It was 2011, we were at a small hotel room by the sea in Dominica in the West Indies. Virat Kohli had been harassed by Fidel Edwards’ bouncers, just lost his Test spot, and was watching some television in Harbhajan Singh’s room. At the door, Harbhajan turned, pointed to Kohli, lying supine on the bed, remote-pressing his way, and said, “Yeh ladka teen saal mein captain banega!” (This boy will be captain in three years). Next day, when Harbhajan’s remark was shared with Kohli, there was one thing in his reaction that stood out: There was no surprise. Just a matter-of-fact happiness. Here he was, just dropped from the Test team – he didn’t find himself in India’s tour of England that followed the Caribbean sojourn but one that he would eventually go to due to an injury to another player, was found out by bouncers, and captaincy might seem the furthest thing on his mind then, but there wasn’t any surprise. “Good to know that your teammates think of you like that,” he said confidently and proceeded to list out what he has learnt from watching MS Dhoni lead.
That how he would like to be an attacking captain when his time comes but for now, he would like to secure his batting spot. It was all said in a matter-of-fact manner and the confidence in a young player who was just dropped was startling.
The ambition screamed in everything he did as a player. That percolated to everything he did: batting, fitness, fielding, captaincy, vision for the Test team, intensity on the field. During his reign, the team rode on its pacers to climb from No. 7 to No. 1, was competitive around the world, respected by the opposition, admired by pundits for his passion for Test cricket – a legacy that will stand the test of time.
Much has been said about his on-field tactical nous. In the last couple or so years, though, there haven’t been many decisions on the field that one could question. As his former coach Ravi Shastri has said in the past, he has steadily improved as a captain on the field. Even his critics have quietened down. With him, though, Kohli off the field was what made him and unmade him in the eyes of others.
Here is where it gets interesting. At one point, it seemed he was using insecurity as a performance-enhancing drug, a point that Shastri didn’t deny but he saw it as Kohli setting standards very high and having to take tough decisions to follow his dream.
What did he want from Cheteshwar Pujara, for example? More intent. A bit more positivity in stroke play. He would murmur about intent in the press conferences, later term his own comments as ‘outside noise’, and would offer support. Surely, he could have been more supportive of the methods of one of his foremost batsmen who has sparkled overseas. But here is the interesting rub: the support might have been lacking in generosity but the criticism wasn’t as off the mark as it was seen.
What transpired with Pujara in recent times? He has himself realised the need to bat with more intent, and when push came to shove with his spot under pressure, interestingly, he adopted the Kohli way and has batted more aggressively. He realised mere survival wouldn’t do.
What did Kohli want from Ajinkya Rahane? Runs under pressure. Rahane was dropped from the Test team in South Africa in 2018, and one can see that from then on, he slowly became a batsman without trust in his defence, and someone who started to score quick runs, but sporadically. Was it the result of Kohli or a batsman who struggled against quality spin in home conditions and who didn’t have much trust in his own defence overseas? On the evidence of the last few years, it has to be said that Rahane’s own game caught up with him. Would he, a man who has always seemed a touch short of self-confidence, have done better had he found a more supporting captain? The honest answer is that it would be purely hypothetical conjecture. No one can say for sure. The main letdown and fault, if one could call it, was in Rahane’s own game, in his own mind. Again, as with Pujara, the support at the start of the personal crisis could have been stronger and more empathetic. But that’s about it.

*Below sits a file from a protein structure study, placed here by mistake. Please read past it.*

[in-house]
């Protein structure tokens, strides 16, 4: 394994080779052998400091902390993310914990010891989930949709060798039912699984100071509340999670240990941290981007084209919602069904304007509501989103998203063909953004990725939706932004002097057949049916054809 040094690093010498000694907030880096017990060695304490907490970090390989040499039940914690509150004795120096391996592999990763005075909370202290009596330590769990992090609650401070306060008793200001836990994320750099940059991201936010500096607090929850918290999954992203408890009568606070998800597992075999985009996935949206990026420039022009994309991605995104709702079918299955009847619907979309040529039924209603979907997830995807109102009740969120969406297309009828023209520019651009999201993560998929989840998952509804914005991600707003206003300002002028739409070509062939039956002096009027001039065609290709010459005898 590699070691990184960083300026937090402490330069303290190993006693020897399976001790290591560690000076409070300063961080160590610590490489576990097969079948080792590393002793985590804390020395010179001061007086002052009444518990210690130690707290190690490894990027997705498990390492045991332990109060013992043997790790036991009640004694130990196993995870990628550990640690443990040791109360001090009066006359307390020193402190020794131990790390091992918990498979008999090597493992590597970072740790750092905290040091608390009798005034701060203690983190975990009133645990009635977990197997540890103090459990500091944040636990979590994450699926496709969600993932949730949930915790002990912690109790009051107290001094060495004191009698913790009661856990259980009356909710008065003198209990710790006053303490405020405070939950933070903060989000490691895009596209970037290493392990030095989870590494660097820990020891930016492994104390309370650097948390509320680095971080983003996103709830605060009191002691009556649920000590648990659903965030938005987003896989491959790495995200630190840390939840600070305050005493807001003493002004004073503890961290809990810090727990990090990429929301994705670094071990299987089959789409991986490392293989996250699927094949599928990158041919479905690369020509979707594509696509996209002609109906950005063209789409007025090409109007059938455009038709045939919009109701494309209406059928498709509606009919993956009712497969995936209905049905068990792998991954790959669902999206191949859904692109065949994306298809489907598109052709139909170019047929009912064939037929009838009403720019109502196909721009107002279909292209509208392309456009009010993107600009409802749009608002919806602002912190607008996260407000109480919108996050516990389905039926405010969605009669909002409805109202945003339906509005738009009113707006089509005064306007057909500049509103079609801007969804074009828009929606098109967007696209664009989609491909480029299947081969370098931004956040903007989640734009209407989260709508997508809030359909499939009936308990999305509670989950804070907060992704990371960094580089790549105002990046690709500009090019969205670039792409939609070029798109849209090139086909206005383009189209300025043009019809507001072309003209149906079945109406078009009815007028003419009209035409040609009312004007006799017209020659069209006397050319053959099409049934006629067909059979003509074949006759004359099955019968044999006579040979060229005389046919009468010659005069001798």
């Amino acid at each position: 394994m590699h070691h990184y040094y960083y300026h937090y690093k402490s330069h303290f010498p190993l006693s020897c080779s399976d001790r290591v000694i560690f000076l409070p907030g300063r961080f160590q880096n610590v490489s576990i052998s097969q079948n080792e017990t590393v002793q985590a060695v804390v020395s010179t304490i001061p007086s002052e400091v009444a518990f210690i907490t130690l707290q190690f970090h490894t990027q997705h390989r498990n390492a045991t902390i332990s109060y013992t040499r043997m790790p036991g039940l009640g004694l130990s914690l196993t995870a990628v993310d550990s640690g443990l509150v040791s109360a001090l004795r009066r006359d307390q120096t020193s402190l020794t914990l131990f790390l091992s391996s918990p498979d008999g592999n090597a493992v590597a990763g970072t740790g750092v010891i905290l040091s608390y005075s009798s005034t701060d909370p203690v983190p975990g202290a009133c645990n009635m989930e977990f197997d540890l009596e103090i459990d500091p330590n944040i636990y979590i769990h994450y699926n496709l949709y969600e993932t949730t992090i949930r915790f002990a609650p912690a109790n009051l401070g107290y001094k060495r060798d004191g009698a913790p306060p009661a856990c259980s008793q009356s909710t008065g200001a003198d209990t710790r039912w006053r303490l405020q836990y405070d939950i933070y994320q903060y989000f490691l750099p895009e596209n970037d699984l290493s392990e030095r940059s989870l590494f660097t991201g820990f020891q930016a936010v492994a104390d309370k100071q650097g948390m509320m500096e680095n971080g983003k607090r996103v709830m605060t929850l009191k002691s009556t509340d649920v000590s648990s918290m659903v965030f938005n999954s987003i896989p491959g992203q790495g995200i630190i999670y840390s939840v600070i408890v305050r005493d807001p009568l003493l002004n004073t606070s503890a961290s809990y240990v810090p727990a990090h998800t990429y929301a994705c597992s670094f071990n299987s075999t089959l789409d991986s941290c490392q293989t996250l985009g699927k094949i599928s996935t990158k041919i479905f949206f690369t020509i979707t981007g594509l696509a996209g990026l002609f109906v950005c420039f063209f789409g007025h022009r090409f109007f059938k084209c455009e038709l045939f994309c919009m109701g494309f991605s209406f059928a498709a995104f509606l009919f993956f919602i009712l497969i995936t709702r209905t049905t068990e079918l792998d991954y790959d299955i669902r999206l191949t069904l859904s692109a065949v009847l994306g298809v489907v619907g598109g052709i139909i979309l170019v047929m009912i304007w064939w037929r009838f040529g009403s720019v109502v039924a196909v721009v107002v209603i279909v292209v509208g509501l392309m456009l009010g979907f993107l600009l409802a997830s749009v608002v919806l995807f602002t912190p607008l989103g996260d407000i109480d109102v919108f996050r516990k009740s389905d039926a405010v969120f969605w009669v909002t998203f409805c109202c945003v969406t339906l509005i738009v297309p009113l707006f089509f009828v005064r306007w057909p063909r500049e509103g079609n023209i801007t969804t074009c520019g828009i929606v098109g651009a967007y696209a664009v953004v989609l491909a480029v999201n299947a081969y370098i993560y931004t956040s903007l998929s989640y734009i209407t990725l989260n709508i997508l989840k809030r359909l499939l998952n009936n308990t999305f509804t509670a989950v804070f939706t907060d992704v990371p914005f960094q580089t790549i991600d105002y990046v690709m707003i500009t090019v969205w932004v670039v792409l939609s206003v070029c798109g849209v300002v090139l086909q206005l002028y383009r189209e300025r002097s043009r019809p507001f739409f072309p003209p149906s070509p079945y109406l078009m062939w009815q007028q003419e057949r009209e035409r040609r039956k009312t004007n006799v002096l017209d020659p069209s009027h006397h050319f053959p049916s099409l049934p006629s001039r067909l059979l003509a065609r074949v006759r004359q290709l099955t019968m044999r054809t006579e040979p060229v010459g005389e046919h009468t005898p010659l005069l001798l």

Decisions that paid off
Who made Rohit Sharma open in Tests? It was primarily Shastri’s idea but Kohli bought the idea wholeheartedly, especially after he found M Vijay fading out. Vijay is an interesting case in itself. In 2018, he was dropped mid-series in England – perhaps harshly and one could sense his frustration and rapidly-rising pressure in chats from that time, but it wasn’t as if his career was buried there. Kohli got him back for the Australia tour and it was Vijay’s own batting that let him down. Vijay wanted to be backed during the England series but in Shastri’s words, it was a big decision that the captain had to take then. So, the mantle fell on Sharma, who was being pursued for a while by the management to open and who was told not to worry about his spot in the side. That he would be backed as an opener. The tide turned.
By his own admission, KL Rahul thought he might never play Test cricket again a year or so ago. In 2018, Shastri had told this newspaper that Rahul was the batsman that Kohli wanted to partner with Sharma. Even as runs didn’t come in as consistently as he would have liked that made him doubt himself, Kohli has stood by him.
Before the start of the epochal series in Australia that India won under Rahane’s captaincy, Kohli had picked out Hanuma Vihari as the batsman to watch out for. That didn’t quite materialise but Vihari played his part in saving a Test though hasn’t always found a spot in the team. For that, Kohli’s “outside noise” pressure on Rahane or Pujara had to take effect but that never quite materialised – and Vihari’s fate continues to be in limbo. Probably moved up from waiting list to RAC, but that’s where he stands as of now. Clearly, Kohli would have liked more, but hasn’t quite managed to swing it. The fact that Vihari played ahead of Shreyas Iyer in South Africa must be credited to Kohli, who does rate him highly.